Green Exercise and Health Benefits

green exerciseNew research from the United Kingdom has found that children who are exposed to scenes of nature while exercising are more likely to experience health-enhancing effects after their activity.[1] For the study, researchers asked children, aged nine to 10, to complete a series of 15-minute moderate intensity cycling activities.1 One was completed while viewing a video of a forest track that was synced to the exercise bike, and the second had no visual stimulus.1

The researchers found that after the “green exercise,” the children had lower post-activity blood pressure, indicating that nature scenes promoted positive health effects.1 In fact, the data showed that the children’s mean systolic blood pressure was 97.2 mmHg 15 minutes before they exercised, compared to 102.7 mmHg after normal activity, which is over five percent lower.1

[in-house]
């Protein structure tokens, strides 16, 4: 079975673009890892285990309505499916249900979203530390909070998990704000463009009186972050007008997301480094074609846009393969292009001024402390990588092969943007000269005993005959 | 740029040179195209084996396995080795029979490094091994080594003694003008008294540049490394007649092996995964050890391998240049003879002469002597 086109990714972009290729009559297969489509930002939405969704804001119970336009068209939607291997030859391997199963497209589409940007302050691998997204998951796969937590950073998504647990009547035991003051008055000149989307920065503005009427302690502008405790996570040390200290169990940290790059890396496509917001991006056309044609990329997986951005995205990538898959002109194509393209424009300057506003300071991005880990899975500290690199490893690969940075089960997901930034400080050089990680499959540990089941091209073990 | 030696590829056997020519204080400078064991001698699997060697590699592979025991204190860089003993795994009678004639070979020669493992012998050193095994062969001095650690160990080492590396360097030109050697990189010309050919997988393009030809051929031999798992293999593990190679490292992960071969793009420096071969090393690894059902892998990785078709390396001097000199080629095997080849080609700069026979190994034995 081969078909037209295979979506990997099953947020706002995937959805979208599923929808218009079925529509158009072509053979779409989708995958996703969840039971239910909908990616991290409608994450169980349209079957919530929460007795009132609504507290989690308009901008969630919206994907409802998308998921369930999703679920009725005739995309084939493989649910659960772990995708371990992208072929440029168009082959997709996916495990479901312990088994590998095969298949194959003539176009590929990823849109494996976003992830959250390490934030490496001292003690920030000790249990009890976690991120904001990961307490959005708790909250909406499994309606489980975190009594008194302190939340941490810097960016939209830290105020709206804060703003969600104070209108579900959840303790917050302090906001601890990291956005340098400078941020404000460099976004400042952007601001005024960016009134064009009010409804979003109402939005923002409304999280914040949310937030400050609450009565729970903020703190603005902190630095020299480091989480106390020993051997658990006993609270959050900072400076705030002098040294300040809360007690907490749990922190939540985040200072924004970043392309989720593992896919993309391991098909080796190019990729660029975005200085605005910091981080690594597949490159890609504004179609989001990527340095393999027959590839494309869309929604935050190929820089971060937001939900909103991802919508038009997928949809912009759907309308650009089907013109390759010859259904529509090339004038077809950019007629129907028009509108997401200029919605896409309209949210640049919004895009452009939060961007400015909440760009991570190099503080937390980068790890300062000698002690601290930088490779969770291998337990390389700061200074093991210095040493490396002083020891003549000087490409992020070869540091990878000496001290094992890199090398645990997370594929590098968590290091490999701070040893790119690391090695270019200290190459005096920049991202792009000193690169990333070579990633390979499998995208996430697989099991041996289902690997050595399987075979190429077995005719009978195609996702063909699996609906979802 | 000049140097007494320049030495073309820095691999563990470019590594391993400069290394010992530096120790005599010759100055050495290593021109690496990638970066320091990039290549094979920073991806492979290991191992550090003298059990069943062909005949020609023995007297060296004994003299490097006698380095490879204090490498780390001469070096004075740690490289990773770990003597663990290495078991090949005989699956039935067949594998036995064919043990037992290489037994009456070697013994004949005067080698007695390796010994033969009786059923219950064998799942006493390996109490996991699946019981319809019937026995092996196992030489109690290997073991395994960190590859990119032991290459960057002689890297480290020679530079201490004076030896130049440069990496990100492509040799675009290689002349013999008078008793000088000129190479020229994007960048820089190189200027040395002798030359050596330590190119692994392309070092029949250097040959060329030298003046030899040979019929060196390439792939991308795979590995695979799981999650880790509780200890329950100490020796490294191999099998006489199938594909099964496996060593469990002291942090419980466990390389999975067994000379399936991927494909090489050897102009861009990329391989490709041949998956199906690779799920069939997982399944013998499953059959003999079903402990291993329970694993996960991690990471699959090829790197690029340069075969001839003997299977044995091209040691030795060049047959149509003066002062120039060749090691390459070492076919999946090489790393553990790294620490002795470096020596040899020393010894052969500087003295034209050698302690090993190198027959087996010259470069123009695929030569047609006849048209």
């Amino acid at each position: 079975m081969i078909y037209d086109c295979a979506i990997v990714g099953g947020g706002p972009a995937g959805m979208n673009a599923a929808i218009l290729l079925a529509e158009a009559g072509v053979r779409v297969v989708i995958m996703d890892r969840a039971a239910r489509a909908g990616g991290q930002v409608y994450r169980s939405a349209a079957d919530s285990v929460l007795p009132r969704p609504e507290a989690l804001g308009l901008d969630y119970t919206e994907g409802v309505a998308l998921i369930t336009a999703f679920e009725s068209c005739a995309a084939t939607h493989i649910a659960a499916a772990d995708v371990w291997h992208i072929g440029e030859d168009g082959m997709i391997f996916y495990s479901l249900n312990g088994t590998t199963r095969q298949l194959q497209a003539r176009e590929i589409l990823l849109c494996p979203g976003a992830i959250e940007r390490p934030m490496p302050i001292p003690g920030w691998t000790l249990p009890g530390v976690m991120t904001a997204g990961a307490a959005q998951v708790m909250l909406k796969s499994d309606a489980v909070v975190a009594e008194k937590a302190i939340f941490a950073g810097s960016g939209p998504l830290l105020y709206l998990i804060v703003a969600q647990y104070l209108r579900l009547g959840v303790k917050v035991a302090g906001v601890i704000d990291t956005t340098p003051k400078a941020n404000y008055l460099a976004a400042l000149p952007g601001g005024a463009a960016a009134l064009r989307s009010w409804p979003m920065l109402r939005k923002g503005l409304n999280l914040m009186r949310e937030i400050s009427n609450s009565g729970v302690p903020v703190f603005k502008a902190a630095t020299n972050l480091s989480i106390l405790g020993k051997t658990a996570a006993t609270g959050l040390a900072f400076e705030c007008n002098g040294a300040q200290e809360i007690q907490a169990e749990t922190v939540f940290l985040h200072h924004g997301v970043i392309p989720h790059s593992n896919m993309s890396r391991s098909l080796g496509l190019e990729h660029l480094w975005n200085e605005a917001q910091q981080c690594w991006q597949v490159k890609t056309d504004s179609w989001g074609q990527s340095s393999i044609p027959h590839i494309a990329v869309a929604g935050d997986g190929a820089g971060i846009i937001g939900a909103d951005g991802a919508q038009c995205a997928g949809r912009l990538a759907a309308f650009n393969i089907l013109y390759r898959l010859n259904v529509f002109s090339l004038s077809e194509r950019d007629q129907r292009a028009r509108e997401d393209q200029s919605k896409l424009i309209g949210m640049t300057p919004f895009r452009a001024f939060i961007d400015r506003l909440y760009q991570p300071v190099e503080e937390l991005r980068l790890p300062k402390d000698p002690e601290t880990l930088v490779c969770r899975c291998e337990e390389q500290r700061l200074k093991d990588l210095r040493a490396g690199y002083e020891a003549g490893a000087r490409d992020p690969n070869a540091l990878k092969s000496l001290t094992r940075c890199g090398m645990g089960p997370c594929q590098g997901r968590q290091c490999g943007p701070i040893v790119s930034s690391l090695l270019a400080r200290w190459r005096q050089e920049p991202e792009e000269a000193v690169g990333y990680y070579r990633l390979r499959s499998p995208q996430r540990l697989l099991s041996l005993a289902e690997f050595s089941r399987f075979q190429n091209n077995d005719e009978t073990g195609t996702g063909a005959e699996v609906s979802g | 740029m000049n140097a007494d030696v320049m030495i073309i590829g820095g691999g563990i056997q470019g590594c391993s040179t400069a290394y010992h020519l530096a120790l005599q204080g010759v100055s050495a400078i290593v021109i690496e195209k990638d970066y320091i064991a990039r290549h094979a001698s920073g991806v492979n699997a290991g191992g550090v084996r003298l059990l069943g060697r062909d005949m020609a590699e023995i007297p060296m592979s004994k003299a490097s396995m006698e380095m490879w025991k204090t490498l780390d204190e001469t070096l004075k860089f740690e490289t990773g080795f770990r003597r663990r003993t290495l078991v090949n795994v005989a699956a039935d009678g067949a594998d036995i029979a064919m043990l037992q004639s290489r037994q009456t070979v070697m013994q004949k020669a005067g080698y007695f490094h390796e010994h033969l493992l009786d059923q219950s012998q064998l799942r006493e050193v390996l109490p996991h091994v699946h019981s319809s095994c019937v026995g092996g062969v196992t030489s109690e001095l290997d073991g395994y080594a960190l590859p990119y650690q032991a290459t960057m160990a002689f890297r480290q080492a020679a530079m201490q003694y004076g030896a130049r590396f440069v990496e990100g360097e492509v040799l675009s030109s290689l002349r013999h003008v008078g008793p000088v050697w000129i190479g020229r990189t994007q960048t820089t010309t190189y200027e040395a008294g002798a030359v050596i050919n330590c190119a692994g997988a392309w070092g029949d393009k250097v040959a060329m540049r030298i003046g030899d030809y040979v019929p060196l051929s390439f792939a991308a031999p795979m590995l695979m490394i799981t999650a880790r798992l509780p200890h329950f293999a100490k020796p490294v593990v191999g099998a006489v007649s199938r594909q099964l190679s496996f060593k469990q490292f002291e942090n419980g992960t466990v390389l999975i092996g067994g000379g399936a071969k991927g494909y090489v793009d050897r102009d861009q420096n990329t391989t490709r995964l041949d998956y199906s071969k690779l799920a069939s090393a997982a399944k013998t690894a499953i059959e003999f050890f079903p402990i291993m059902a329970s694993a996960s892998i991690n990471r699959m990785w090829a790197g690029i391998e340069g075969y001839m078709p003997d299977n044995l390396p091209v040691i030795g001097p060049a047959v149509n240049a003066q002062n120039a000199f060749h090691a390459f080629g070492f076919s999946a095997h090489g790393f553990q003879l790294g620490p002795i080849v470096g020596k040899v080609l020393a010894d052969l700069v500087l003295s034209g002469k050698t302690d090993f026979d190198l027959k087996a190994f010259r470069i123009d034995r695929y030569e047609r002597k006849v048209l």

Lower blood pressure is normally associated with a lower risk of developing future health problems, while high blood pressure, on the other hand, is a risk factor for developing cardiovascular disease.1

Past studies have also found that outdoor exercising improves a person’s mental well-being also, and is associated with greater enjoyment and satisfaction.1

“Hypertension is a chronic health problem across the world, so given the results we’ve seen in our study, it’s crucial that we continue to try to understand the role physical activity and—in particular—green exercise plays in blood pressure,” said sports and exercise researcher Michael Duncan, PhD. “If there is indeed a correlation between viewing scenes of nature and a lower blood pressure post-exercise, as indicated by our data, it could have very positive implications in encouraging public health practitioners to prescribe outdoor exercise to reduce health risk.”1

Children should have access to an hour of outdoor, green exercise per day, where they can breathe in fresh air, run around, and stay fit. It reduces their stress, stimulates activity, and increases their overall health.

[1] Nauert, R. (2014). ‘Green’ Exercise Can Offer Added Health Benefits. Psych Central. Retrieved on April 11, 2014, from http://psychcentral.com/news/2014/04/08/green-exercise-can-offer-added-health-benefits/68237.html

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